Ellington’s religious sensibilities took on greater prominence in his music during his later years. At age fifty-eight, he invited gospel singer Mahalia Jackson to record with his band, and Ellington was so delighted with the resulting version of his hymn “Come Sunday,” performed mostly unaccompanied, that he brought Jackson back to the studio the next day to sing it again—not for the record, but just for him. For this follow-up rendition, never released, Duke had the lights turned off in the studio, and required his band to sit quietly in attendance like parishioners in a darkened church.

Jackson herself later noted that no rehearsal was held for this collaboration with the famous bandleader, and when she requested more guidance on one track, he simply advised her: “Just open the Bible and sing.” In his autobiography, Ellington admitted that “this encounter with Mahalia Jackson had a strong influence on me and my sacred music.” Irving Townsend, Ellington’s producer at the session, said, “Duke treated this first performance like a kind of divine revelation.”

This new phase in Ellington’s music reached its peak seven years later when he gave his first “Sacred Concert” at the newly completed Grace Cathedral in San Francisco. It’s hard to exaggerate how much importance Ellington assigned to this event. A surviving film, available on YouTube, captures some of the music and behind-the-scenes activity of the concert. Ellington can be heard declaring that this is “the most important statement I’ve ever made.”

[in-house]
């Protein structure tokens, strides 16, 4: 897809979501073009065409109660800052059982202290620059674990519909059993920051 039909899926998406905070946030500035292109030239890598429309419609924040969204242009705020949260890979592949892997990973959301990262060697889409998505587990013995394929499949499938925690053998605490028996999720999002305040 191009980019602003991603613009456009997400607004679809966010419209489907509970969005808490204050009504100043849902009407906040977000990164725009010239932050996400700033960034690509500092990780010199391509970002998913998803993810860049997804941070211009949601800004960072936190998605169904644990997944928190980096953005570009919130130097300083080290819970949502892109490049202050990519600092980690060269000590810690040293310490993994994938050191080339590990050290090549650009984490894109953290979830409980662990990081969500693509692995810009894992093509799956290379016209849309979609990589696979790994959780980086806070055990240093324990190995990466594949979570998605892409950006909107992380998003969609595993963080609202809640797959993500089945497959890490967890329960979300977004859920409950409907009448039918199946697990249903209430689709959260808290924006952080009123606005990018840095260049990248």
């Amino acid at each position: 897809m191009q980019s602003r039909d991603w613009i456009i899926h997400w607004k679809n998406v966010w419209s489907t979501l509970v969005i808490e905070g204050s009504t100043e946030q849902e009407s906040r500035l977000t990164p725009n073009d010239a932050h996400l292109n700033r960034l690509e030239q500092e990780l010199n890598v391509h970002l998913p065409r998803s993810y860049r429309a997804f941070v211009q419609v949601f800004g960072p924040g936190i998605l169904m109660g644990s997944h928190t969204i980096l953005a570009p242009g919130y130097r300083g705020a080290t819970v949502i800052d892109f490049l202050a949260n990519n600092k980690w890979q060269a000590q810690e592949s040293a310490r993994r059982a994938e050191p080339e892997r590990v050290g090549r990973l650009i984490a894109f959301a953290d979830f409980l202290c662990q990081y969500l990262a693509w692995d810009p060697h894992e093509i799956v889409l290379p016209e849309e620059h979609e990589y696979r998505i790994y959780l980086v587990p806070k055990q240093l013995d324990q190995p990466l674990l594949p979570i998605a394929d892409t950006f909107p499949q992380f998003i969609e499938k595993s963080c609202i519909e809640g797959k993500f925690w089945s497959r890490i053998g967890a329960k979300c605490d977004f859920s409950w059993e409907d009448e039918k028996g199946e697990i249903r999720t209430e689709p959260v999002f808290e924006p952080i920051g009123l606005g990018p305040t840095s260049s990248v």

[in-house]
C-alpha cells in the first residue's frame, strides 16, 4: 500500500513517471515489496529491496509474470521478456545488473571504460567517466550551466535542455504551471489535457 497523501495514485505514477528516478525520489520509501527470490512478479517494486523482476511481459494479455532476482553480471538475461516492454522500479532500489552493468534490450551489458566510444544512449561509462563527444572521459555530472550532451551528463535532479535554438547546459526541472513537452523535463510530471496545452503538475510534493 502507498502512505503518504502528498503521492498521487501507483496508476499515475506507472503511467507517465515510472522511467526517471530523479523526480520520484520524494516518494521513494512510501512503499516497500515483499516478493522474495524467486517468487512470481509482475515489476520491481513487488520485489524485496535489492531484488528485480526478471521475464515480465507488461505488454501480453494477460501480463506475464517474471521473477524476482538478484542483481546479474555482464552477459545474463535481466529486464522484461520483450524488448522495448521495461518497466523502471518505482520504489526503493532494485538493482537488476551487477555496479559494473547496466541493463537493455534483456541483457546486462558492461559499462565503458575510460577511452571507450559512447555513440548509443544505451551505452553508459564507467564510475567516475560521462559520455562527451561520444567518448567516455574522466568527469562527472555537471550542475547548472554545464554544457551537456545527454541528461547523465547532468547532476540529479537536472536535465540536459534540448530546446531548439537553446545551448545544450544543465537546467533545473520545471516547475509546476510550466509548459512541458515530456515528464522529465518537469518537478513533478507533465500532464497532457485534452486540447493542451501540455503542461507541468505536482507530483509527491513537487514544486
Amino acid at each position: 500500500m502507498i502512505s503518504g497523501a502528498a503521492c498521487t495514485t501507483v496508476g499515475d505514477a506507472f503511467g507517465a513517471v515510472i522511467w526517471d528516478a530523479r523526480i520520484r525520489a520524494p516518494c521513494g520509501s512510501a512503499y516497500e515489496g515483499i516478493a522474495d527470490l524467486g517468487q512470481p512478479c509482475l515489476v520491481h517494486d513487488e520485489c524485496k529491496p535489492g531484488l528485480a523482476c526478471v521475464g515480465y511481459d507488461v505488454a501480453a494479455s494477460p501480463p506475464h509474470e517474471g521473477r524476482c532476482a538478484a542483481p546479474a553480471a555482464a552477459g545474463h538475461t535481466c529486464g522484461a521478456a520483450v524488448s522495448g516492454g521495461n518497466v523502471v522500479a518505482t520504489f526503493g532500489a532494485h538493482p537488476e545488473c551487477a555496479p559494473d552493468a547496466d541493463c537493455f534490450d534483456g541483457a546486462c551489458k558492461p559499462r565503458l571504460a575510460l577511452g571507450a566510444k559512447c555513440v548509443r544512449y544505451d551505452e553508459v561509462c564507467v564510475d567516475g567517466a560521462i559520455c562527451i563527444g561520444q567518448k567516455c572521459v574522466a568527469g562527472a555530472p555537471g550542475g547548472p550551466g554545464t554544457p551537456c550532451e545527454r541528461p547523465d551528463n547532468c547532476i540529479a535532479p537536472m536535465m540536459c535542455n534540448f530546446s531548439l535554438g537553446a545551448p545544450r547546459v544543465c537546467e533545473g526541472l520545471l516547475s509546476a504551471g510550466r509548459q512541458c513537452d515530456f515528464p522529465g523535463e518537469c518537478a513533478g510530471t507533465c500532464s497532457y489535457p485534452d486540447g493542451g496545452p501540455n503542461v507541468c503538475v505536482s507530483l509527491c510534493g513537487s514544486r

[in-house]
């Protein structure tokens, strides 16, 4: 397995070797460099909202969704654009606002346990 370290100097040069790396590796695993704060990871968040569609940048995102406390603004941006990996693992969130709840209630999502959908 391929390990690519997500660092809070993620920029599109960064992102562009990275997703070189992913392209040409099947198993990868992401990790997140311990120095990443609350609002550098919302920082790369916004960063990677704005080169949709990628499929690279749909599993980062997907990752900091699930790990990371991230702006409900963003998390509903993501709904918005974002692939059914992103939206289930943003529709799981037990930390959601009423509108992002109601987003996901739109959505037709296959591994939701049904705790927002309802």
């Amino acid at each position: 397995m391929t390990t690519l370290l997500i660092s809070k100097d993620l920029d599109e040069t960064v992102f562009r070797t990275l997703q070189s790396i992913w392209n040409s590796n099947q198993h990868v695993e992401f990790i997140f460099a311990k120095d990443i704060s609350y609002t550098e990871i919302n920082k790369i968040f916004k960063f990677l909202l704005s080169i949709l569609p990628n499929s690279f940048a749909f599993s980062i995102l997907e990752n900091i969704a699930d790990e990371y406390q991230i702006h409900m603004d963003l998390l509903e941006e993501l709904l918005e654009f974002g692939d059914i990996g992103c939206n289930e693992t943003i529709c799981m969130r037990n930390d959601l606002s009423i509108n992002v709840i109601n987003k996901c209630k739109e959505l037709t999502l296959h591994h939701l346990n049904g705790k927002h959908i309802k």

Ellington would go on to present follow-up Sacred Concerts with new music at the Cathedral of St. John the Divine in New York (1968) and at Westminster Abbey (1973). Ellington would die exactly five months after this last performance. He already knew he had cancer in both lungs when he mounted this final testimony to his faith, which was built around the theme of love.

The lyrics of Ellington’s sacred music are so insistent and repetitive that it would be easy to dismiss them as mere formulas. At the start of this final Sacred Concert, Alice Babs sings Ellington’s text, which repeats the word “love” seventeen times in less than two minutes:

My Love,
My love, my love, my love, my love,
My love of my life,
My love, my love that brings me
love, the love of heaven above.
Oh say, my love, I pray, my love,
we stay my love as we are.
Of all the lovely love I love, love is
the loveliest, my love.

But we would be wise to see this constant reiteration as testimony to Ellington’s unwavering core values. They were so straightforward that, to his mind, no extraneous words were necessary to convey them to an audience. Indeed, the most aptly named song at the Second Sacred Concert was the enigmatic “T.G.T.T.”—which stood simply for “Too Good to Title.”

Of course, Ellington had testified to the power of love in so many of his popular songs over the decades, albeit carnal and romantic love. His signature phrase to his fans was “love you madly”—which he employed the way others might use “best wishes” or “warmest regards.” But the love in the air at these Sacred Concerts was something different, imbued with the spirit of prayer.

“I feel a little bit blessed at being exposed to so much beauty,” he told those gathered at Westminster Abbey that day before sitting down at the piano to play his updating of the “Lord’s Prayer.” But we are the ones who have the longer-lasting blessing in this extraordinary meeting of potent music and deeply held faith. Too bad they don’t make TV shows about that kind of combination.

Ted Gioia is author of several books, most recently How to Listen to Jazz.